Setting clear driving safety rules for your teenage driver and not giving them their own vehicle can reduce the chances of your child being involved in a serious or fatal car accident.
Those findings were the result of two studies funded by State Farm Insurance Co. and conducted by researchers at Children’s Hospital of Philadelphia.
The Chicago car accident lawyers and child injury attorneys at Abels & Annes urge parents to talk frequently with their children about driving safety. Automobile accidents are the No. 1 cause of death for teenagers ages 15 to 19, according to the National Center for Health Statistics.
According to the Associated Press, results of the most recent studies, released Friday and published in the October issue of Pediatrics, show talking frequently with your teenager about driving safety and not allowing teenagers free access to their own vehicle can help prevent some of the 5,000 teenage road fatalities each year.
One in every 7 fatal accidents in the United States involves a teenager and fatal traffic accidents account for 40 percent of all teenage deaths. Another 250,000 teenagers are seriously injured each year in automobile accidents.
“With teen drivers, you have to recognize that it’s a public health issue,” said Dr. Jeffrey Weiss, a Phoenix pediatrician who co-wrote an American Academy of Pediatrics report on teen drivers.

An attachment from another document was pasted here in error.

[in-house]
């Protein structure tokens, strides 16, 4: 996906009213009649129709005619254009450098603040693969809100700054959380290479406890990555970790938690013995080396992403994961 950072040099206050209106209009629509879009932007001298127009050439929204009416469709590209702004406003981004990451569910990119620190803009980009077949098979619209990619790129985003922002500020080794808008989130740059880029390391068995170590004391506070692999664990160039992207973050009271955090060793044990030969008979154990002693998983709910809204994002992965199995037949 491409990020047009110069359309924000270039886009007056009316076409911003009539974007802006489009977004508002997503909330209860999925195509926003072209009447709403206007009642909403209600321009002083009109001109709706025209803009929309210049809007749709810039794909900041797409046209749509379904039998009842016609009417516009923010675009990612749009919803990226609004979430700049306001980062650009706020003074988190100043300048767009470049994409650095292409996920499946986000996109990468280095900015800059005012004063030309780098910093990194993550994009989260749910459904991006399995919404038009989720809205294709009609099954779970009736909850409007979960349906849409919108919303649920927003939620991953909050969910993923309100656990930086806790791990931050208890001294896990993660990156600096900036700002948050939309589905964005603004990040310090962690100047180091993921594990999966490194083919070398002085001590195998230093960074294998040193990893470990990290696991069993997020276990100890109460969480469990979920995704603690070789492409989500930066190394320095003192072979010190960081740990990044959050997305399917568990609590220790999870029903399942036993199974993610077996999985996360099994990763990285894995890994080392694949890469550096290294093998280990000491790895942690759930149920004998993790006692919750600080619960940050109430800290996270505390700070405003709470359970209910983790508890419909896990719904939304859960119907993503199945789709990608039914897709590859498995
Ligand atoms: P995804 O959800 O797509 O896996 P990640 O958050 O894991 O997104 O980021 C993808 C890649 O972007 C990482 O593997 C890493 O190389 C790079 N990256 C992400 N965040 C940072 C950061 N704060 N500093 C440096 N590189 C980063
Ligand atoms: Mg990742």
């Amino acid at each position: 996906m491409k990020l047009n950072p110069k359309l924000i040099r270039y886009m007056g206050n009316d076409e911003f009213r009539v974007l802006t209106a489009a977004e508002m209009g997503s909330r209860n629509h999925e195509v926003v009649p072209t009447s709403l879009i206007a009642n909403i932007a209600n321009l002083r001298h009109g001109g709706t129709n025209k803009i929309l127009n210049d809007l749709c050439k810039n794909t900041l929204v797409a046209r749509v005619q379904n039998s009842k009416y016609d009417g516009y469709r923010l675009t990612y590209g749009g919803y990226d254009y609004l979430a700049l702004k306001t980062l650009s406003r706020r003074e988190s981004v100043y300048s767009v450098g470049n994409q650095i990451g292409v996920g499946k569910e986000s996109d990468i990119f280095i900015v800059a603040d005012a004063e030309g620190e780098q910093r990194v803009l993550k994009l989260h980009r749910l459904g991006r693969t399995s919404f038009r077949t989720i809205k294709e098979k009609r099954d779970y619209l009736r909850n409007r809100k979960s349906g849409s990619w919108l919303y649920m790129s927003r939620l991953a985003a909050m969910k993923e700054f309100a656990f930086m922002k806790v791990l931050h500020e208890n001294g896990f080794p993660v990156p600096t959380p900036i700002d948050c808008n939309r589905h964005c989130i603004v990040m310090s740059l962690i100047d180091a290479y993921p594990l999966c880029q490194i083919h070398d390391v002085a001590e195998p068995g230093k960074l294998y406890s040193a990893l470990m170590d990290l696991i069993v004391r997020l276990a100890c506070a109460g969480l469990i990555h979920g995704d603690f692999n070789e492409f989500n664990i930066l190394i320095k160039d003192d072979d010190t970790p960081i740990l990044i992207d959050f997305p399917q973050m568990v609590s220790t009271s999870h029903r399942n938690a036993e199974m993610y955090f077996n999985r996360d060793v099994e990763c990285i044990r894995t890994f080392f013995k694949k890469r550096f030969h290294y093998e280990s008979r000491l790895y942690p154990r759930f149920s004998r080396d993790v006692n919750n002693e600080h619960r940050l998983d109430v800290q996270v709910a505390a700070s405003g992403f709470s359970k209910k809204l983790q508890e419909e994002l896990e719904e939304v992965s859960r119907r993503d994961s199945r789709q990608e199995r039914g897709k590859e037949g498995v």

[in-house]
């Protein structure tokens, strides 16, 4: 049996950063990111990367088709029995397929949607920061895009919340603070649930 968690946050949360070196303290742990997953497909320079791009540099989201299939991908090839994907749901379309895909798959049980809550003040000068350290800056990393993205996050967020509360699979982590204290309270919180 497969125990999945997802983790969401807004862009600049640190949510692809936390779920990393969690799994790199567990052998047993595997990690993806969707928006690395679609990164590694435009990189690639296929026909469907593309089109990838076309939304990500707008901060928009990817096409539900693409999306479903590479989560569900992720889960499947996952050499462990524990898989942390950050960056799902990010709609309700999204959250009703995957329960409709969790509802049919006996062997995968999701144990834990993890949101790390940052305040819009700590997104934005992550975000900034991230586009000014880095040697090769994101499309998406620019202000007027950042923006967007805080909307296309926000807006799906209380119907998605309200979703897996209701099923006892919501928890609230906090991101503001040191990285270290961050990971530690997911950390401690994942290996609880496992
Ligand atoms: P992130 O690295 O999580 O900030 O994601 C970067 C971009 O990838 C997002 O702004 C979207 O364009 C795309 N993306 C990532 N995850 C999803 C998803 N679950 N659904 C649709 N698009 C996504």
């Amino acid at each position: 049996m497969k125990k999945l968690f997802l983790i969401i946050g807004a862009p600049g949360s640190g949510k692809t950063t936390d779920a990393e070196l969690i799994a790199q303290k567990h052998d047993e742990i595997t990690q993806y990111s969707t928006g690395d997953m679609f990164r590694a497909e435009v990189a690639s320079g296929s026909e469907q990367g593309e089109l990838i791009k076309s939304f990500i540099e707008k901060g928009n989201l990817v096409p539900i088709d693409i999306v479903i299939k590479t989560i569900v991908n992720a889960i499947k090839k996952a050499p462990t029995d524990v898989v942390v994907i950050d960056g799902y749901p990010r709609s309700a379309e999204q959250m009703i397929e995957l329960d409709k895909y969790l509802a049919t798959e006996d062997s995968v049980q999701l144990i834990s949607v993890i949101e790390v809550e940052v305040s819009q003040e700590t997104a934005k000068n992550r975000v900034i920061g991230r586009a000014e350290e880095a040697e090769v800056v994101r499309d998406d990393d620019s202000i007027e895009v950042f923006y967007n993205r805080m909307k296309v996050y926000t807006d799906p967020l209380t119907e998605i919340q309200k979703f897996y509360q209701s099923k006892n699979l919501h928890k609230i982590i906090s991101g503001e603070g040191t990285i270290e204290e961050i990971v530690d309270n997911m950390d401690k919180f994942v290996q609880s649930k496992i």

The research is based on a nationally representative survey of more than 5,500 teens in grades nine through 11.
More than 2,000 students who reported driving on their own were the focus of one study; 70 percent said they had their own cars or were the main drivers of cars they used.
Dr. Flaura Koplin Winston, the lead researcher in one of the studies, said it’s alarming that so many kids have their own cars or feel that they have free use of one. She said that freedom can lead to “a sense of entitlement about driving” that may make them less cautious.
Among these drivers, 1 in 4 had been involved in crashes, versus just 1 in 10 of teens who shared access to a vehicle.
Kids who said their parents set clear driving rules and monitored their whereabouts had half as many crashes and better driving habits. These teens were 71 percent less likely to drink and drive and 30 percent less likely to use a cell phone while driving than kids with parents who were uninvolved in their driving habits.
Dr. Niranjan Karnik, a University of Chicago specialist in adolescent mental health, said the research underscores the importance of active parenting and graduated licensing laws for teens.
The AAA Foundation has resources for safe teen driving, which can be accessed at www.teendriving.com.
The Chicago car accident attorneys recently wrote about Illinois’ Operation Teen Safe Driving, which also offers resources for teenagers and their parents.
If you or a loved one has been involved in a serious car accident, the personal injury and wrongful death lawyers at Abels & Annes offer free appointments to discuss your rights. Call (866) 99-ABELS. There is no fee unless you win.